TP: So much of the story of the Bible revolves around love and faithfulness—about God’s steadfast love and faithfulness to his promise, our rejection and loss of love and faithfulness, and God sending his Son, whom John’s Gospel describes as being “full of grace and truth”, which are two other words, really, to describe love and faithfulness. A Son whose death appeared to be the most shameful act, but in fact was the supreme and glorious act of love and faithfulness.
But what of our lives now? What if we’re experiencing guilt and shame now?
DW: One of the books that I read that really impacted me most was a book called In Defence of Shame. And the authors pointed out that shame has largely a bad name, as does guilt—that is, they’re negative things and we want to be rid of them. So they really latched onto this idea that shame in particular is not—doesn’t have a moral value in itself; it’s neither good nor bad. What it depends on is the values that lie behind it—whether they are actually worth subscribing to—worth, you know, putting yourself under or not. Because what they’re trying to do is, on the one hand, they’re trying to help people to avoid feeling that weight of negative detrimental shame, which is often quite unnecessary and illegitimate. And, on the other hand, they want people to still see, no, there is a place for saying, “Yeah, I’m ashamed of what I did”—that there’s a rightness to feeling that. And if we just say, “No, shame is something bad that you’ve got to get rid of”, you actually deny that aspect—that healthy aspect of shame.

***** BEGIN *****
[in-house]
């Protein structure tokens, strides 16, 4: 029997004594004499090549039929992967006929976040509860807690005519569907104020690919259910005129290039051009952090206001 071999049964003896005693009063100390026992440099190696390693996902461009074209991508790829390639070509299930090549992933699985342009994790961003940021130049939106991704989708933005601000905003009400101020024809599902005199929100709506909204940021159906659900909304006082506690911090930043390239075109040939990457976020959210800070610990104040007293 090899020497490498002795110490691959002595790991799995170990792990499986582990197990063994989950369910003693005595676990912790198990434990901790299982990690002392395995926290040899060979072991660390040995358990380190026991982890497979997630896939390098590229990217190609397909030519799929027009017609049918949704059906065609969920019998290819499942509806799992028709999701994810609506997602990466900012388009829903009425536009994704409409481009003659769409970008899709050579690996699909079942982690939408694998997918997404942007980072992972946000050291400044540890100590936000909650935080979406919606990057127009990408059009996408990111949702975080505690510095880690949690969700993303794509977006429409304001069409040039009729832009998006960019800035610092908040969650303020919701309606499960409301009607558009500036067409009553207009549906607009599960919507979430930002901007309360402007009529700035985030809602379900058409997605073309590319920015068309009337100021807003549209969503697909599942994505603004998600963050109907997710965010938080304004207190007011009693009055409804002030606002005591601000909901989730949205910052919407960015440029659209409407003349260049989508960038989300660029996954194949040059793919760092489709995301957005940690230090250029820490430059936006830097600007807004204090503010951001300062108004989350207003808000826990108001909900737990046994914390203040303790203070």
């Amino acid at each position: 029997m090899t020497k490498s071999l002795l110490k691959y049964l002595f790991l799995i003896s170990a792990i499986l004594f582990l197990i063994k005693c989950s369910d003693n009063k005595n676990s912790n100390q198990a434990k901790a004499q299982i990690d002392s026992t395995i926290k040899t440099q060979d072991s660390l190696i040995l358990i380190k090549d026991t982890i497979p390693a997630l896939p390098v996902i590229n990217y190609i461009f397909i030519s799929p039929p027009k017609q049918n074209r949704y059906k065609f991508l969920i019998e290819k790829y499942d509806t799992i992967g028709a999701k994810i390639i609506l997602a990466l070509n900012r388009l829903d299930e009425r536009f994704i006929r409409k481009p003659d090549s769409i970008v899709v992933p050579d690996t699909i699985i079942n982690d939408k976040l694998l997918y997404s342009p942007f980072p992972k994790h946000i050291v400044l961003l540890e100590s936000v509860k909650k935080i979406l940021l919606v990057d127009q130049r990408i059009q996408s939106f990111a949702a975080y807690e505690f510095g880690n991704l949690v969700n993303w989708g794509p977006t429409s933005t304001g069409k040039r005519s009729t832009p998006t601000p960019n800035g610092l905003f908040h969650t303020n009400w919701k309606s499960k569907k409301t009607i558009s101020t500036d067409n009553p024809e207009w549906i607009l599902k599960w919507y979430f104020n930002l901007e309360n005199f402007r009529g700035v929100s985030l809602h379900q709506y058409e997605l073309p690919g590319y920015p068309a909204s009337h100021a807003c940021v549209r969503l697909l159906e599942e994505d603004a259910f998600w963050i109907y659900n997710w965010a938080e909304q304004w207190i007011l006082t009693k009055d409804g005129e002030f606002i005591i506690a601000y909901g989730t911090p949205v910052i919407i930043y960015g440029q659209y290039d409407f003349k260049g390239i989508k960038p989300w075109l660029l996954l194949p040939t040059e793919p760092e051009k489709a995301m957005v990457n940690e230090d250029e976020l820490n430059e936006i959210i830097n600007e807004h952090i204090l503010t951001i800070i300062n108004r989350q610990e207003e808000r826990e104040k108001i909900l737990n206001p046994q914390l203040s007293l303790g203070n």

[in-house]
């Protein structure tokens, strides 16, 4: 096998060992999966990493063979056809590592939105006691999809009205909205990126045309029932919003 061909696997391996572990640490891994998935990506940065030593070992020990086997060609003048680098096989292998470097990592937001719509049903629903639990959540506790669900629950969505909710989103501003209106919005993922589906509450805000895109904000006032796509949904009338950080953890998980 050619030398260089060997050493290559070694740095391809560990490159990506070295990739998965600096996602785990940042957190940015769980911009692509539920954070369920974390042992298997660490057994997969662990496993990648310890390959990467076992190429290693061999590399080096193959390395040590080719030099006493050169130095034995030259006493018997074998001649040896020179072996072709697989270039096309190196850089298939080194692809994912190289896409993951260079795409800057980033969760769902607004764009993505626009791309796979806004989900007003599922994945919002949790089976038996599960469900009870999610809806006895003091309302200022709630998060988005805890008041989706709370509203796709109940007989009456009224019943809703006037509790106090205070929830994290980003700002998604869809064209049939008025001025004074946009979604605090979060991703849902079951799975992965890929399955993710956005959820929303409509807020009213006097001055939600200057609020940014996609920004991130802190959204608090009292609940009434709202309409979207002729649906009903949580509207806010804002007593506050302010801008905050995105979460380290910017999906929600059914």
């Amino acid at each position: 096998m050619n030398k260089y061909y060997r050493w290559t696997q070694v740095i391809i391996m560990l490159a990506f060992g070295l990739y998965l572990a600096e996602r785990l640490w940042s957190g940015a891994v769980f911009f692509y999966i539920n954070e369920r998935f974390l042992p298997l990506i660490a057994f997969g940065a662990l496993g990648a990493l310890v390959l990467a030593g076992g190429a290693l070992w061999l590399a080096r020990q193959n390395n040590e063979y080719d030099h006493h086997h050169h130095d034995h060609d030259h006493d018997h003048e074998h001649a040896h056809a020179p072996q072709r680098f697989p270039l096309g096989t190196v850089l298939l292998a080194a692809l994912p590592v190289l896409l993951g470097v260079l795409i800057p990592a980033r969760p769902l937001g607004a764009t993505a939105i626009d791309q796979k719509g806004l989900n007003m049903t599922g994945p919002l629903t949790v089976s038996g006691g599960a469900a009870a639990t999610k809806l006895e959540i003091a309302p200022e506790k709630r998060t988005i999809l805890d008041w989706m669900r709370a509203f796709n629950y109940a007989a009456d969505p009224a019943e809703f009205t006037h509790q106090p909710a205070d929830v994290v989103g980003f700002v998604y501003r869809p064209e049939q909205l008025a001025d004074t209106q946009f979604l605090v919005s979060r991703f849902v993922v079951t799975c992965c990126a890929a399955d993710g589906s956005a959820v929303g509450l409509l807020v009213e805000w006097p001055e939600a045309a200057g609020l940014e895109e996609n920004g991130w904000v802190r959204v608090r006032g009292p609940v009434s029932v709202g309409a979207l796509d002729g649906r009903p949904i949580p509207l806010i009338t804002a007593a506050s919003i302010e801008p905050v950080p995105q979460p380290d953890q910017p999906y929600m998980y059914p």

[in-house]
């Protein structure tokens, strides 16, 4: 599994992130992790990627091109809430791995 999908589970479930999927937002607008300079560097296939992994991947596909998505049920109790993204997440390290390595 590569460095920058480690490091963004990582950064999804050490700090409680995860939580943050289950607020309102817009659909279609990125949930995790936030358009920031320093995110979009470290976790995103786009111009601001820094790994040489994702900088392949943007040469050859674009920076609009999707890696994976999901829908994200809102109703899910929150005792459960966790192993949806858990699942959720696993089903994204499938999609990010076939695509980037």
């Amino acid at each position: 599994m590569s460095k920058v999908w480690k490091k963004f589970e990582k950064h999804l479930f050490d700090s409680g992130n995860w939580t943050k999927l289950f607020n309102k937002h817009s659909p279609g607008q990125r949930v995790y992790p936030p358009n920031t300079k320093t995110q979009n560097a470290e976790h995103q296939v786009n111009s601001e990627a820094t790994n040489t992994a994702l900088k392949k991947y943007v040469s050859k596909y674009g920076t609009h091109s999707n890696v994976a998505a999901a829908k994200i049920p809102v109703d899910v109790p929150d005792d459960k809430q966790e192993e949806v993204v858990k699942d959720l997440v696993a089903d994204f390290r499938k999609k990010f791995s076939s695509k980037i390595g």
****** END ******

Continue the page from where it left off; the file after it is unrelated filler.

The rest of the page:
And so they went back to the idea that, actually, shame in and of itself is neither here nor there. What it depends entirely on is who’s asking you to feel shame and what are they asking you to feel shame for? And they said, “If the values that people are asking you to feel shame for are illegitimate, then that’s going to result in detrimental damaging shame. But if the values of people asking you ascribe to are actually legitimate and healthy, then it’s a—shame is a beautiful thing. It is a beautiful thing to have shame and to know, yes, I have done this, therefore I have failed. There’s a real benefit to that: that can actually help you deal with things in a healthy way. And so, I’m sure you can think of classic instances where shame and guilt have been used as weapons, and they—they really are very very damaging in that respect.
And yet, there is another sense in which pain is not always bad. And sometimes in order to truly be restored and healed, or in order to actually truly grow, there may be times where we have to recognise, yes, I’ve done the wrong thing, or I have been the sort of person that I ought not to have been. And that actually can lead you to seek a healthy way of overcoming those things.